Boiler vs Water heater
How does a boiler work?
A boiler is a closed vessel in which water or other liquid is heated. The heat used can be provided by wood, coal, oil, gas, or electricity. A boiler’s purpose is to create steam, but it can also be used to transfer heat energy from fuel to fluids (such as water), by the process of convection and thermal radiation.
A boiler system consists of an enclosed firebox where the fuel is burned; a “flue” (a chamber) for exhaust gases; and usually a vapor collector/superheater (known as a pre-heater). Basic boilers may only contain these elements. However, they are commonly fitted with extra devices that deliver additional functions, such as water treatment (“scrubbers”), vaporizers, superheaters, burners, pumps, and controls.
Types of boilers:
- High pressure boiler – Steam is generated at pressures above normal. This may be achieved by having a pressure vessel with a small volume, such as a boiler drum, so that water has to turn to steam more quickly.
High efficiency types of high-pressure boilers generally give higher efficiency than low pressure boilers when extracting heat from the combustion of fuel. Supercritical steam generators can operate at temperatures and pressures above those typical of high-pressure (i.e., > 15 bar) water boiling and produce steam at much greater efficiency than other types of boiler systems.
Supercritical turbo generators use very high pressures and temperatures through the Rankine cycle to generate electricity, which is then used in conventional power stations such as coal or nuclear plants where large quantities of hot water are produced.
Steam is used in power generation and has a number of benefits over high pressure water, such as reduced pipeline leakage and reduced plant corrosion from dissolved oxygen in the water.
- Domestic heating boiler – A boiler used for space heating in residential applications. The sizes are typically limited to a few hundred thousand British thermal units per hour, with output between 1 to 100 hp (45-75 Kw). Equipment is manufactured according to ASME standards, particularly Section III which sets out construction requirements for low pressure liquid fired equipment .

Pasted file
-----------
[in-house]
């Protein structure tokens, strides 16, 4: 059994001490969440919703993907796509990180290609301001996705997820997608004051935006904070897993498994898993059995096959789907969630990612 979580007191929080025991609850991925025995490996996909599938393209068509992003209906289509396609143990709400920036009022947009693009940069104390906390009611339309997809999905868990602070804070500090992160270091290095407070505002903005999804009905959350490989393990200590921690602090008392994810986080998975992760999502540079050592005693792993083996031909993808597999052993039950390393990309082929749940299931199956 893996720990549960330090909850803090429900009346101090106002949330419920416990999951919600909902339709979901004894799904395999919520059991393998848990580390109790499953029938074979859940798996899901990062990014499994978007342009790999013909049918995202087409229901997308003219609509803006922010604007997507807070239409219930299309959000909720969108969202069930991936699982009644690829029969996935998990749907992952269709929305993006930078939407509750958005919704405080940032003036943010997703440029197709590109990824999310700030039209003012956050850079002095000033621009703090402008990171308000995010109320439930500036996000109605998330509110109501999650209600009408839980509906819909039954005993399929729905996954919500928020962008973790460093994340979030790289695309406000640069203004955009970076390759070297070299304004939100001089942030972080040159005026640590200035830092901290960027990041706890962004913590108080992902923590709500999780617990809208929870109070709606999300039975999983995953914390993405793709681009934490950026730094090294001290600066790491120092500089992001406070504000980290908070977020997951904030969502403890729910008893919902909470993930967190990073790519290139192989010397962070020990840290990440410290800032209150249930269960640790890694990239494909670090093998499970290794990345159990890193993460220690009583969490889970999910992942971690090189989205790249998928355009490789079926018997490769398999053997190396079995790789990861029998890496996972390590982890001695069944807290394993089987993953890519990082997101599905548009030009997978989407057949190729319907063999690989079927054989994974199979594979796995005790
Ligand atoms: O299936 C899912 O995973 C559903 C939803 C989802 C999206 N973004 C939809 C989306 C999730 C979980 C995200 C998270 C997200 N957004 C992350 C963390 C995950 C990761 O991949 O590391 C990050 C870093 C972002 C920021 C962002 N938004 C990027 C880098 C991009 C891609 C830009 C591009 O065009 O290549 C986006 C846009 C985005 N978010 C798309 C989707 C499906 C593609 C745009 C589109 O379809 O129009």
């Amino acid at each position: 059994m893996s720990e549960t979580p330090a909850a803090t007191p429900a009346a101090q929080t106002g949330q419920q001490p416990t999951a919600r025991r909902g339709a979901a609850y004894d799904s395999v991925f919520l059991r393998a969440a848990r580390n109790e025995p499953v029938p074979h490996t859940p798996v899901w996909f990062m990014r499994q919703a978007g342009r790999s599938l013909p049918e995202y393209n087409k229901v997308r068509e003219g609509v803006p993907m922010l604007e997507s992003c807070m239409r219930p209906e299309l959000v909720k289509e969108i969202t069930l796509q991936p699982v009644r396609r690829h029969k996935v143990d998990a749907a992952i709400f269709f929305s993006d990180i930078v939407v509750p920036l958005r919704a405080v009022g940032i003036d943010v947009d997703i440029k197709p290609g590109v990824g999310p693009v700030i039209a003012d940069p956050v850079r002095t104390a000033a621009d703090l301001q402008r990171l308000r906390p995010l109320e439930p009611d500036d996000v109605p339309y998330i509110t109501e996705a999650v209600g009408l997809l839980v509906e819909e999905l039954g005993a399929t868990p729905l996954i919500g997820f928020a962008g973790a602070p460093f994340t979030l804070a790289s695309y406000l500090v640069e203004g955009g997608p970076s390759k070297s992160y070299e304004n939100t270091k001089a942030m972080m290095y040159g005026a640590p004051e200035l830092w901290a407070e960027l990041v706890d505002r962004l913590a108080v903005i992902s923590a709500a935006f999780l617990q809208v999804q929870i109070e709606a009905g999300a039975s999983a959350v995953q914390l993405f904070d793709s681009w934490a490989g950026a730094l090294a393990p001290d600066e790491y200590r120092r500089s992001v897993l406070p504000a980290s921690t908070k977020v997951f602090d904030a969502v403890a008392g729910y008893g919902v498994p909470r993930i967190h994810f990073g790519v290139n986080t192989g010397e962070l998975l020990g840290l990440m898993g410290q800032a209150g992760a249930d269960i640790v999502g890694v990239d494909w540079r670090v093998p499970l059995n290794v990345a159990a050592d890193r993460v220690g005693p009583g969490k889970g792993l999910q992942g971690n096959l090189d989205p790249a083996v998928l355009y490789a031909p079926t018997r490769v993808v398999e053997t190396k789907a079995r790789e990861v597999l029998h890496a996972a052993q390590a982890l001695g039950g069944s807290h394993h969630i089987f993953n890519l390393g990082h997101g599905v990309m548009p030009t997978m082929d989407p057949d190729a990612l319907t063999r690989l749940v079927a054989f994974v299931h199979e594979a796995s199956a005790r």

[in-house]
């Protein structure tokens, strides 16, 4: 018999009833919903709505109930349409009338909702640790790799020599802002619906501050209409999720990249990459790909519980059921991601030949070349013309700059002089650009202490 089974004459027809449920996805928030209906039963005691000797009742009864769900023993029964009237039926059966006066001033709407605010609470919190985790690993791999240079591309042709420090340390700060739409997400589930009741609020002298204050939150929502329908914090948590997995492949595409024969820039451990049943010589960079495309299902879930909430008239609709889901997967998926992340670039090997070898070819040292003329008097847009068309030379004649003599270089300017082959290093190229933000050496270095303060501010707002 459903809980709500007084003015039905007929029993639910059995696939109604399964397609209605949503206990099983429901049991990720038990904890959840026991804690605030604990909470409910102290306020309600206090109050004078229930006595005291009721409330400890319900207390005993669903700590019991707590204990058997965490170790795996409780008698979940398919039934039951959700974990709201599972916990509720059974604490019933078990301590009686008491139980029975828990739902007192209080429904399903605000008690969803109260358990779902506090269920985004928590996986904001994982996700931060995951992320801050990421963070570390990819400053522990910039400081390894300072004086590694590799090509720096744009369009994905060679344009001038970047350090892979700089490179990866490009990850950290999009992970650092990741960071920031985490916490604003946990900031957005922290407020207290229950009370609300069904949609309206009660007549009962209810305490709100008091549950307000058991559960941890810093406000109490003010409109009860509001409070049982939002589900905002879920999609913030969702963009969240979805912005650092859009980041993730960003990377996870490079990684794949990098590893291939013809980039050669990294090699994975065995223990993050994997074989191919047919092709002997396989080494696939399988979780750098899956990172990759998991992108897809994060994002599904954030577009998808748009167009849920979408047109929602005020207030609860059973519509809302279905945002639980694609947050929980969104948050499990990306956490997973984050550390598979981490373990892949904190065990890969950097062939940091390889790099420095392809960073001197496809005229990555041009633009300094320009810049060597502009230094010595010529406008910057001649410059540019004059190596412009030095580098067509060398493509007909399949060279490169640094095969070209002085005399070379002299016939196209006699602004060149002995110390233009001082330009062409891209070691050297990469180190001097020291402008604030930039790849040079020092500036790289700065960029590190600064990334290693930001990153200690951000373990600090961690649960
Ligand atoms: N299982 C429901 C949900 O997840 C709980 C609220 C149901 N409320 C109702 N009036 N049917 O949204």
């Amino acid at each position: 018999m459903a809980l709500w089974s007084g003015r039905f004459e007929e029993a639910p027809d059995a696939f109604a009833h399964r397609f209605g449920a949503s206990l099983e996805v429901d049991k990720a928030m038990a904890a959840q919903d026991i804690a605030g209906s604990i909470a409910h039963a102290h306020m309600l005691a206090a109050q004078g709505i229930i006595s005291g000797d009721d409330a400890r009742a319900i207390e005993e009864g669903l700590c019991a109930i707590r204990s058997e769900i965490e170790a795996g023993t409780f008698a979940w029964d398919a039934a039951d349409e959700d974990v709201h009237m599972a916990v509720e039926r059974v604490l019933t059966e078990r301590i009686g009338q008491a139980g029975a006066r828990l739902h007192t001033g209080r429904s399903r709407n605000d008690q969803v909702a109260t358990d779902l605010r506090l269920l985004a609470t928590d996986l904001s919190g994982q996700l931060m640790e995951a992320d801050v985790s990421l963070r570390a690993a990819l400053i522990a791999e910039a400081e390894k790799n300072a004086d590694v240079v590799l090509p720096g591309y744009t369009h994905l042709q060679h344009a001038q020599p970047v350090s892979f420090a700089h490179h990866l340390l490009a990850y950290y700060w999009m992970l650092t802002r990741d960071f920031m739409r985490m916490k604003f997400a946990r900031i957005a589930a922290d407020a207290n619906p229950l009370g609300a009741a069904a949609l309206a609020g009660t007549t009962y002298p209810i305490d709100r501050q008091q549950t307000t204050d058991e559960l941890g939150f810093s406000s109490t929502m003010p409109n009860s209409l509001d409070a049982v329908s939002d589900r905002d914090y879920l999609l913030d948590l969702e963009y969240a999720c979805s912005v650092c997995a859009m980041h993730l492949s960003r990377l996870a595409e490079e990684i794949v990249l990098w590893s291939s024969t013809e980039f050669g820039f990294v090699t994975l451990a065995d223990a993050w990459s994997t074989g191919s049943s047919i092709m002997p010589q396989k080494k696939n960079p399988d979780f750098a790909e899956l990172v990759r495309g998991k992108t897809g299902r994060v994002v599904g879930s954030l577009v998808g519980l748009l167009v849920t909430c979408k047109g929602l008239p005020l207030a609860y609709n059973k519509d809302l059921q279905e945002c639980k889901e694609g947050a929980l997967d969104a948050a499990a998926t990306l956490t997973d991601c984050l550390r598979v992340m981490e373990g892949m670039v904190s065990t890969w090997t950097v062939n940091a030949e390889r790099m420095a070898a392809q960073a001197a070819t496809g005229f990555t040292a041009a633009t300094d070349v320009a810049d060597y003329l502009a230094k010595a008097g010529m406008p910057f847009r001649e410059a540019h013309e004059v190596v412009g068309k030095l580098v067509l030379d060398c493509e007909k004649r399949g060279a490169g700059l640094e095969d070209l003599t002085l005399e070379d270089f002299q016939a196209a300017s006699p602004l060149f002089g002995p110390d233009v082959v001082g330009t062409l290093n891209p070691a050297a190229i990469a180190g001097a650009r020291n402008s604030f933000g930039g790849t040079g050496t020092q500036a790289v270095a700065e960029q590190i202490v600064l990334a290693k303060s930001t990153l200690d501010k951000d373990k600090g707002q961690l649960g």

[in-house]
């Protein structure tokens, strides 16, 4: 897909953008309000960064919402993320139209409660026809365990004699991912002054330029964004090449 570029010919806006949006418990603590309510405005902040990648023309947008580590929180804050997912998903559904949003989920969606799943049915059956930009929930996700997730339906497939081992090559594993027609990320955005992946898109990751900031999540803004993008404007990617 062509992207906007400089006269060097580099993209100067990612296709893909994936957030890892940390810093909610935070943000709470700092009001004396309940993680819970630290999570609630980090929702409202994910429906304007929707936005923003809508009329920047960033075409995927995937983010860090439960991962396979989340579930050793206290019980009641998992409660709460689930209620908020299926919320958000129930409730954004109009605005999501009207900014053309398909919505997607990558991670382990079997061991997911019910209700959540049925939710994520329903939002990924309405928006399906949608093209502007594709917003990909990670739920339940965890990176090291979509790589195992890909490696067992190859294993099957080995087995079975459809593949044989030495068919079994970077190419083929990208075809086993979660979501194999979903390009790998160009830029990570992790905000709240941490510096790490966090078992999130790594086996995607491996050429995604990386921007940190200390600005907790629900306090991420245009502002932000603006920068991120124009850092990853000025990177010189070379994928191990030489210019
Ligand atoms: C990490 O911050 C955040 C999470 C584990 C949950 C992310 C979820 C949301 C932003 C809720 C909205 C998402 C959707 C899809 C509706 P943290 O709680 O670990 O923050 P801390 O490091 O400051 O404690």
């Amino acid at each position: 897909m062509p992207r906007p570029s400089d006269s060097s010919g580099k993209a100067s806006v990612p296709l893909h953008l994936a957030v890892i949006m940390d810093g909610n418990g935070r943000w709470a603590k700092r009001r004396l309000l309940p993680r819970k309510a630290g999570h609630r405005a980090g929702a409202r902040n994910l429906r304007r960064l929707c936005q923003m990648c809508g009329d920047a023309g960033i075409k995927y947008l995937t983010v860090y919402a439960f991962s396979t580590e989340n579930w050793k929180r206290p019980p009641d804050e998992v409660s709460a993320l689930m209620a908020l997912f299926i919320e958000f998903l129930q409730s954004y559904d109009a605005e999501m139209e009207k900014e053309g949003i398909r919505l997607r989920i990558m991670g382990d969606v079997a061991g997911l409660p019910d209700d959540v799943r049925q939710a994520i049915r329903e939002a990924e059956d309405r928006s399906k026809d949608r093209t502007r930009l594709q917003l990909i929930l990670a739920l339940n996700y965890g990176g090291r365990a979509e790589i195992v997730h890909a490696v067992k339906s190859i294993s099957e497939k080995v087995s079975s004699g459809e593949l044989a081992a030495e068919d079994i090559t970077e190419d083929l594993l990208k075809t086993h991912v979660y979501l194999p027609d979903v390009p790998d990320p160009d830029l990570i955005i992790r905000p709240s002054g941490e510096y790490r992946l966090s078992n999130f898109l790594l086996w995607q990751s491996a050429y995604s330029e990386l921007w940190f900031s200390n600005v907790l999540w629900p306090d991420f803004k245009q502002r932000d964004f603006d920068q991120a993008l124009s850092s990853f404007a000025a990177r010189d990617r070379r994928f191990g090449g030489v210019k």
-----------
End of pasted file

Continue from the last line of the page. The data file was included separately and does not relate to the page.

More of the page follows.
It is very common today for boilers to be made that can burn either natural gas or liquid fuel oil or biodiesel blended fuel. Domestic hot water boilers are almost exclusively electric water heaters with a tank added, and they are generally not considered boilers.
- Vacuum boiler – a boiler that operates without pressure. Pressure is instead controlled by the use of a mechanical or electromagnetic release valve that controls steam output via a throttle valve.
The fuel used is most often wood, but solid fuels such as coal and coke work equally well. This type of boiler was once known as an atmospheric engine, since it is the same design as the common one-cylinder steam engines found in small model railroad locomotives and boats.
The first vacuum boilers for commercial central heating were installed by French engineer Georges Imbert in Paris during the 1890s on what were then considered to be “very large installations”.
- Firebox – The combustion area where the fuel burns. The inner surface is called the “fire bed”.
- Water wall – Typically constructed of masonry for vertical boilers or steel plates for horizontal units, this element structures the fire bed and supports its weight. In most cases they also provide connections to piping systems that carry steam from other parts of the boiler circuit.
- Steam drums – Used to store superheated steam after it has been run through a superheater, which increases its temperature so it can be used to drive turbines in power generation facilities, or converted to mechanical energy using a steam engine.
- Downcomers – Extend from the upper drum to top of the water wall or steam drum, extending into the firebox. They are used to remove steam and water from the boiler that is being fed into it. Side walls – The sides of a water-tube boiler are often equipped with large diameter tubes which run through them.
More than one such tube may be provided, and these often contain other types of tubes as well: economizer, superheater and so forth. Since this type of boiler uses hot gases inside steam drums or water drums to heat feedwater, care must be taken to insure that the feedwater is not contaminated by anything feeding back down those tubes.
- Jacket – A thin outer shell usually consisting of a series of plates, is wrapped around the boiler shell or tubes. The jacket surrounds and insulates the working parts. It is filled with water to form a closed loop system in which steam flows through it and back into the boiler’s main circuit.
How does a water heater work?
A water heater is a heat exchanger used to supply hot water for domestic uses. It is primarily composed of an insulated tank containing either a potable water supply or a heating medium that stores thermal energy from another source.